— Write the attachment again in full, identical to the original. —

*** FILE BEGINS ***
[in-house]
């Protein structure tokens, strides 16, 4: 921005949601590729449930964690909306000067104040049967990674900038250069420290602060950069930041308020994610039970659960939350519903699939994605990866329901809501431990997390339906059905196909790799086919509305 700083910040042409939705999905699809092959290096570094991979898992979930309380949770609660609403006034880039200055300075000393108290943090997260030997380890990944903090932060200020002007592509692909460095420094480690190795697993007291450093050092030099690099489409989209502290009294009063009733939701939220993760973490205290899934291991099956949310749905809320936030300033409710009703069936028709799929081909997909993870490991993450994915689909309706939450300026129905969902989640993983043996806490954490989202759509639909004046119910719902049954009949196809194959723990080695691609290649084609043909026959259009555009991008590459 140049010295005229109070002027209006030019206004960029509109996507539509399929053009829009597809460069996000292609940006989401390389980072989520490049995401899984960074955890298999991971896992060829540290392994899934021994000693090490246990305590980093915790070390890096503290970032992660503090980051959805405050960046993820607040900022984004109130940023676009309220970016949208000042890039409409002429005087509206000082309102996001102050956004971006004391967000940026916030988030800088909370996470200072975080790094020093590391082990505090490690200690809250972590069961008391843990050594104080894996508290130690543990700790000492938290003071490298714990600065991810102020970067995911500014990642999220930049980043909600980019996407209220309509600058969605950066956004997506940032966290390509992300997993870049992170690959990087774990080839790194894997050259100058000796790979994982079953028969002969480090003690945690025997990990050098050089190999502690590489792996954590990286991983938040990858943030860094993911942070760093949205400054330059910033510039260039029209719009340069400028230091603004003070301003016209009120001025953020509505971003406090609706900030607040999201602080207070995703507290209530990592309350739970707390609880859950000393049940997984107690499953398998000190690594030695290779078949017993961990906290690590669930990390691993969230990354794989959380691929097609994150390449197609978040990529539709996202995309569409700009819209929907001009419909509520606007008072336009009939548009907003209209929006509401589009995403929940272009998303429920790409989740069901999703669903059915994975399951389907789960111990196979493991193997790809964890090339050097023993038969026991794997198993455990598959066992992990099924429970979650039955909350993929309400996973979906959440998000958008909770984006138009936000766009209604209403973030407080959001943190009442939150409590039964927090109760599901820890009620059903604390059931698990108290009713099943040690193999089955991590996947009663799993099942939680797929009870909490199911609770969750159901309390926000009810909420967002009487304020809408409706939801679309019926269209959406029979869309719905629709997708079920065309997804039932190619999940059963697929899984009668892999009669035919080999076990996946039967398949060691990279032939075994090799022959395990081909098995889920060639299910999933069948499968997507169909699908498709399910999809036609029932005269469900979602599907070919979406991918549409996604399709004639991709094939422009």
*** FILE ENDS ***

[in-house]
């Protein structure tokens, strides 16, 4: 921005949601590729449930964690909306000067104040049967990674900038250069420290602060950069930041308020994610039970659960939350519903699939994605990866329901809501431990997390339906059905196909790799086919509305 700083910040042409939705999905699809092959290096570094991979898992979930309380949770609660609403006034880039200055300075000393108290943090997260030997380890990944903090932060200020002007592509692909460095420094480690190795697993007291450093050092030099690099489409989209502290009294009063009733939701939220993760973490205290899934291991099956949310749905809320936030300033409710009703069936028709799929081909997909993870490991993450994915689909309706939450300026129905969902989640993983043996806490954490989202759509639909004046119910719902049954009949196809194959723990080695691609290649084609043909026959259009555009991008590459 140049010295005229109070002027209006030019206004960029509109996507539509399929053009829009597809460069996000292609940006989401390389980072989520490049995401899984960074955890298999991971896992060829540290392994899934021994000693090490246990305590980093915790070390890096503290970032992660503090980051959805405050960046993820607040900022984004109130940023676009309220970016949208000042890039409409002429005087509206000082309102996001102050956004971006004391967000940026916030988030800088909370996470200072975080790094020093590391082990505090490690200690809250972590069961008391843990050594104080894996508290130690543990700790000492938290003071490298714990600065991810102020970067995911500014990642999220930049980043909600980019996407209220309509600058969605950066956004997506940032966290390509992300997993870049992170690959990087774990080839790194894997050259100058000796790979994982079953028969002969480090003690945690025997990990050098050089190999502690590489792996954590990286991983938040990858943030860094993911942070760093949205400054330059910033510039260039029209719009340069400028230091603004003070301003016209009120001025953020509505971003406090609706900030607040999201602080207070995703507290209530990592309350739970707390609880859950000393049940997984107690499953398998000190690594030695290779078949017993961990906290690590669930990390691993969230990354794989959380691929097609994150390449197609978040990529539709996202995309569409700009819209929907001009419909509520606007008072336009009939548009907003209209929006509401589009995403929940272009998303429920790409989740069901999703669903059915994975399951389907789960111990196979493991193997790809964890090339050097023993038969026991794997198993455990598959066992992990099924429970979650039955909350993929309400996973979906959440998000958008909770984006138009936000766009209604209403973030407080959001943190009442939150409590039964927090109760599901820890009620059903604390059931698990108290009713099943040690193999089955991590996947009663799993099942939680797929009870909490199911609770969750159901309390926000009810909420967002009487304020809408409706939801679309019926269209959406029979869309719905629709997708079920065309997804039932190619999940059963697929899984009668892999009669035919080999076990996946039967398949060691990279032939075994090799022959395990081909098995889920060639299910999933069948499968997507169909699908498709399910999809036609029932005269469900979602599907070919979406991918549409996604399709004639991709094939422009």